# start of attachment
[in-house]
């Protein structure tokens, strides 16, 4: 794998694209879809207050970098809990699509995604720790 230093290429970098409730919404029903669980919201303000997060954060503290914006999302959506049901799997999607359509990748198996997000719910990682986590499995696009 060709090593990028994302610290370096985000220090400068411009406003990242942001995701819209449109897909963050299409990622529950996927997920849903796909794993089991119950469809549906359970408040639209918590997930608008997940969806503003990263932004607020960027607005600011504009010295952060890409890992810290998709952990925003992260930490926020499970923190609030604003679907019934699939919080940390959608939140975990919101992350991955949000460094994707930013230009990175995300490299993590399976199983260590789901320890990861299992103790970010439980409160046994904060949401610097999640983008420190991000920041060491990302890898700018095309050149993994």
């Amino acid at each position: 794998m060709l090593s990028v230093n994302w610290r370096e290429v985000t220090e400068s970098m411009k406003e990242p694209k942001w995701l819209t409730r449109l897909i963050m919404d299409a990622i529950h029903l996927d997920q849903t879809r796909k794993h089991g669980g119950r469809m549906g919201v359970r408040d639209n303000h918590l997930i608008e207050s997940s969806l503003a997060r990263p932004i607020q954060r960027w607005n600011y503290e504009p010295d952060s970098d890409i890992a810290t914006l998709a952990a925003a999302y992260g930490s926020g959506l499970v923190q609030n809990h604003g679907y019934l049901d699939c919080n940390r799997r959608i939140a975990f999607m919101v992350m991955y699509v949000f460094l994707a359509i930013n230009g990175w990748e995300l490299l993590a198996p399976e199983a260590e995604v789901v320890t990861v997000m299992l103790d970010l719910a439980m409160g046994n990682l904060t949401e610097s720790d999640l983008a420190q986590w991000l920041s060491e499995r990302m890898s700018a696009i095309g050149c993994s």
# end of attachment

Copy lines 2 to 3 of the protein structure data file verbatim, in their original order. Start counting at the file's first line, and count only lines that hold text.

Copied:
């Protein structure tokens, strides 16, 4: 794998694209879809207050970098809990699509995604720790 230093290429970098409730919404029903669980919201303000997060954060503290914006999302959506049901799997999607359509990748198996997000719910990682986590499995696009 060709090593990028994302610290370096985000220090400068411009406003990242942001995701819209449109897909963050299409990622529950996927997920849903796909794993089991119950469809549906359970408040639209918590997930608008997940969806503003990263932004607020960027607005600011504009010295952060890409890992810290998709952990925003992260930490926020499970923190609030604003679907019934699939919080940390959608939140975990919101992350991955949000460094994707930013230009990175995300490299993590399976199983260590789901320890990861299992103790970010439980409160046994904060949401610097999640983008420190991000920041060491990302890898700018095309050149993994």
């Amino acid at each position: 794998m060709l090593s990028v230093n994302w610290r370096e290429v985000t220090e400068s970098m411009k406003e990242p694209k942001w995701l819209t409730r449109l897909i963050m919404d299409a990622i529950h029903l996927d997920q849903t879809r796909k794993h089991g669980g119950r469809m549906g919201v359970r408040d639209n303000h918590l997930i608008e207050s997940s969806l503003a997060r990263p932004i607020q954060r960027w607005n600011y503290e504009p010295d952060s970098d890409i890992a810290t914006l998709a952990a925003a999302y992260g930490s926020g959506l499970v923190q609030n809990h604003g679907y019934l049901d699939c919080n940390r799997r959608i939140a975990f999607m919101v992350m991955y699509v949000f460094l994707a359509i930013n230009g990175w990748e995300l490299l993590a198996p399976e199983a260590e995604v789901v320890t990861v997000m299992l103790d970010l719910a439980m409160g046994n990682l904060t949401e610097s720790d999640l983008a420190q986590w991000l920041s060491e499995r990302m890898s700018a696009i095309g050149c993994s």